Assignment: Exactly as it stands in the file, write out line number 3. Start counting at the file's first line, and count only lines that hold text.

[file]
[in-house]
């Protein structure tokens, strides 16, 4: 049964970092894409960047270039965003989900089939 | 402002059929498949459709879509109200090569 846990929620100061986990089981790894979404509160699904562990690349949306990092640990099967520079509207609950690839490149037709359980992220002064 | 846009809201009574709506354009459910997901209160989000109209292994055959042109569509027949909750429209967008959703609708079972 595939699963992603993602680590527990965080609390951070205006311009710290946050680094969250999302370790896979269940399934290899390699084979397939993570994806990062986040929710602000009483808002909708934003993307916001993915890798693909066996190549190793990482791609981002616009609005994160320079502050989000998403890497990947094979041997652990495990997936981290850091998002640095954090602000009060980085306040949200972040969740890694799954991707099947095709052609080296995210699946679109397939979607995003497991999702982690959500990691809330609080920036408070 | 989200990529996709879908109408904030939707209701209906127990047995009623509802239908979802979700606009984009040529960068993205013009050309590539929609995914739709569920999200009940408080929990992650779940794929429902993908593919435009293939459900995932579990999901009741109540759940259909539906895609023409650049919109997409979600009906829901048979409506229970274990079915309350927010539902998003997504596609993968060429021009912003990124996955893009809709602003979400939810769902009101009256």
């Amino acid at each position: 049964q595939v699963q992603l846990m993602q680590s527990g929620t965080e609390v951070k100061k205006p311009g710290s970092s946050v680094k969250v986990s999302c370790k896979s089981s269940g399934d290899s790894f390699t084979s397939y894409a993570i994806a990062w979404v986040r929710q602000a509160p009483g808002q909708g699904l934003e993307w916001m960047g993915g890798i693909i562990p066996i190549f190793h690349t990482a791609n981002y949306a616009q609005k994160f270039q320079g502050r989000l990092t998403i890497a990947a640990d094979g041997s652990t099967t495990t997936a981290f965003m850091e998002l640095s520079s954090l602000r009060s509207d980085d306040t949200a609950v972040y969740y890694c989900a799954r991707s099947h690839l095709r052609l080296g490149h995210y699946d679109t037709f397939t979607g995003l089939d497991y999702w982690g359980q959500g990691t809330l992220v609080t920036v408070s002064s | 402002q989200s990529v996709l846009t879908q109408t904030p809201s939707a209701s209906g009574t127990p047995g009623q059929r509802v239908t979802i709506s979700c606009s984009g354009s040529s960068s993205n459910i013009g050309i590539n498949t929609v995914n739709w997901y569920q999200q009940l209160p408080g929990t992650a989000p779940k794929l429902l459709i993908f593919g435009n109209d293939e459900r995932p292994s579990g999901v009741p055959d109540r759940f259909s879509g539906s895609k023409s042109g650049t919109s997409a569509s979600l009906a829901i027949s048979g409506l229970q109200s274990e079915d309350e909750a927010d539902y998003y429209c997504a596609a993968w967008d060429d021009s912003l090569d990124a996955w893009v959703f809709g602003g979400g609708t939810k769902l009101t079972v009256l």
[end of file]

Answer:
């Amino acid at each position: 049964q595939v699963q992603l846990m993602q680590s527990g929620t965080e609390v951070k100061k205006p311009g710290s970092s946050v680094k969250v986990s999302c370790k896979s089981s269940g399934d290899s790894f390699t084979s397939y894409a993570i994806a990062w979404v986040r929710q602000a509160p009483g808002q909708g699904l934003e993307w916001m960047g993915g890798i693909i562990p066996i190549f190793h690349t990482a791609n981002y949306a616009q609005k994160f270039q320079g502050r989000l990092t998403i890497a990947a640990d094979g041997s652990t099967t495990t997936a981290f965003m850091e998002l640095s520079s954090l602000r009060s509207d980085d306040t949200a609950v972040y969740y890694c989900a799954r991707s099947h690839l095709r052609l080296g490149h995210y699946d679109t037709f397939t979607g995003l089939d497991y999702w982690g359980q959500g990691t809330l992220v609080t920036v408070s002064s | 402002q989200s990529v996709l846009t879908q109408t904030p809201s939707a209701s209906g009574t127990p047995g009623q059929r509802v239908t979802i709506s979700c606009s984009g354009s040529s960068s993205n459910i013009g050309i590539n498949t929609v995914n739709w997901y569920q999200q009940l209160p408080g929990t992650a989000p779940k794929l429902l459709i993908f593919g435009n109209d293939e459900r995932p292994s579990g999901v009741p055959d109540r759940f259909s879509g539906s895609k023409s042109g650049t919109s997409a569509s979600l009906a829901i027949s048979g409506l229970q109200s274990e079915d309350e909750a927010d539902y998003y429209c997504a596609a993968w967008d060429d021009s912003l090569d990124a996955w893009v959703f809709g602003g979400g609708t939810k769902l009101t079972v009256l």